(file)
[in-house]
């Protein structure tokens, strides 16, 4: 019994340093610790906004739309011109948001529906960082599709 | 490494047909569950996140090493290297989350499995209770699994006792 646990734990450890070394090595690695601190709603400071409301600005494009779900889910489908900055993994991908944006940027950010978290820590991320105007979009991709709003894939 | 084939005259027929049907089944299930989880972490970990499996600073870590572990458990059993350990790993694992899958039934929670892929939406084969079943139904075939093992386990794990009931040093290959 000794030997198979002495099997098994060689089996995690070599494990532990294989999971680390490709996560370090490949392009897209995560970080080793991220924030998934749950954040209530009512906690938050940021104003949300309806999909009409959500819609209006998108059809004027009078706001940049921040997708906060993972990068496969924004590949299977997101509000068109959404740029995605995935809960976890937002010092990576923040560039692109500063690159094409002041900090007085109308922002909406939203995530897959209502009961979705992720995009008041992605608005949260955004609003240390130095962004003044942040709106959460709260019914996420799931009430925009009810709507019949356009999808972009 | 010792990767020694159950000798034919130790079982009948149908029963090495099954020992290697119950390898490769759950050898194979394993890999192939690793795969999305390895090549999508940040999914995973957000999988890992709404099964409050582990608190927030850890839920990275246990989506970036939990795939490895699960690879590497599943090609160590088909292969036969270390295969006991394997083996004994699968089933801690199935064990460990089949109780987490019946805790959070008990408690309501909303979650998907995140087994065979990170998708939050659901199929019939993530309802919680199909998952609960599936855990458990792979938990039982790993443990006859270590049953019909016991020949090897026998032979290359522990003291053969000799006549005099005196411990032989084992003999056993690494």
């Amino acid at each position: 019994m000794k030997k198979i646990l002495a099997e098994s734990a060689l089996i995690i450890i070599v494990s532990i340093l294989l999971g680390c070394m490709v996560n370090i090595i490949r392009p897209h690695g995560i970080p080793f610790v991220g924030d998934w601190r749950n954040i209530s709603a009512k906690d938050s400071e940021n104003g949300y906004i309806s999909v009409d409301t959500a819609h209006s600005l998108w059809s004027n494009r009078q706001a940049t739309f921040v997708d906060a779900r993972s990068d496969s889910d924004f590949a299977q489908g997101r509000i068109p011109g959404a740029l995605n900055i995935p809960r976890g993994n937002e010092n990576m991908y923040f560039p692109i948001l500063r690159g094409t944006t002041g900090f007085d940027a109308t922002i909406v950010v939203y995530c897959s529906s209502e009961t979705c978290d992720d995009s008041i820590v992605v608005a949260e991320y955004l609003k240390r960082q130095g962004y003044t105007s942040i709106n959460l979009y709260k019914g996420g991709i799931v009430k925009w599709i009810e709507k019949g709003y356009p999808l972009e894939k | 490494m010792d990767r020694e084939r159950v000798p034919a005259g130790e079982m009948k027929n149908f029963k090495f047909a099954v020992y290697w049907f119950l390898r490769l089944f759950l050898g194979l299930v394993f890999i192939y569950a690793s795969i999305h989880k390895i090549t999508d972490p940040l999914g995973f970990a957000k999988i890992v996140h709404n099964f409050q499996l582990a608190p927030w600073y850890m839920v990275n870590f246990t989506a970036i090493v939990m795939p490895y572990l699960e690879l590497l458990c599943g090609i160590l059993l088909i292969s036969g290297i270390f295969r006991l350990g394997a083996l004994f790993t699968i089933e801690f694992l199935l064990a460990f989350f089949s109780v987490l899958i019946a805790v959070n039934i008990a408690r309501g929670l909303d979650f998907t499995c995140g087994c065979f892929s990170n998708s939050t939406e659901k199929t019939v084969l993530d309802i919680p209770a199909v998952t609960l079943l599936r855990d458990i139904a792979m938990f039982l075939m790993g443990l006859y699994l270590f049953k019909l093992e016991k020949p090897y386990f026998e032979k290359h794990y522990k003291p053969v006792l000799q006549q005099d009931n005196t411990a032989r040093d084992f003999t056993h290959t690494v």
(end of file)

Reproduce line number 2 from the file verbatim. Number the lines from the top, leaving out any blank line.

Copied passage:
């Protein structure tokens, strides 16, 4: 019994340093610790906004739309011109948001529906960082599709 | 490494047909569950996140090493290297989350499995209770699994006792 646990734990450890070394090595690695601190709603400071409301600005494009779900889910489908900055993994991908944006940027950010978290820590991320105007979009991709709003894939 | 084939005259027929049907089944299930989880972490970990499996600073870590572990458990059993350990790993694992899958039934929670892929939406084969079943139904075939093992386990794990009931040093290959 000794030997198979002495099997098994060689089996995690070599494990532990294989999971680390490709996560370090490949392009897209995560970080080793991220924030998934749950954040209530009512906690938050940021104003949300309806999909009409959500819609209006998108059809004027009078706001940049921040997708906060993972990068496969924004590949299977997101509000068109959404740029995605995935809960976890937002010092990576923040560039692109500063690159094409002041900090007085109308922002909406939203995530897959209502009961979705992720995009008041992605608005949260955004609003240390130095962004003044942040709106959460709260019914996420799931009430925009009810709507019949356009999808972009 | 010792990767020694159950000798034919130790079982009948149908029963090495099954020992290697119950390898490769759950050898194979394993890999192939690793795969999305390895090549999508940040999914995973957000999988890992709404099964409050582990608190927030850890839920990275246990989506970036939990795939490895699960690879590497599943090609160590088909292969036969270390295969006991394997083996004994699968089933801690199935064990460990089949109780987490019946805790959070008990408690309501909303979650998907995140087994065979990170998708939050659901199929019939993530309802919680199909998952609960599936855990458990792979938990039982790993443990006859270590049953019909016991020949090897026998032979290359522990003291053969000799006549005099005196411990032989084992003999056993690494």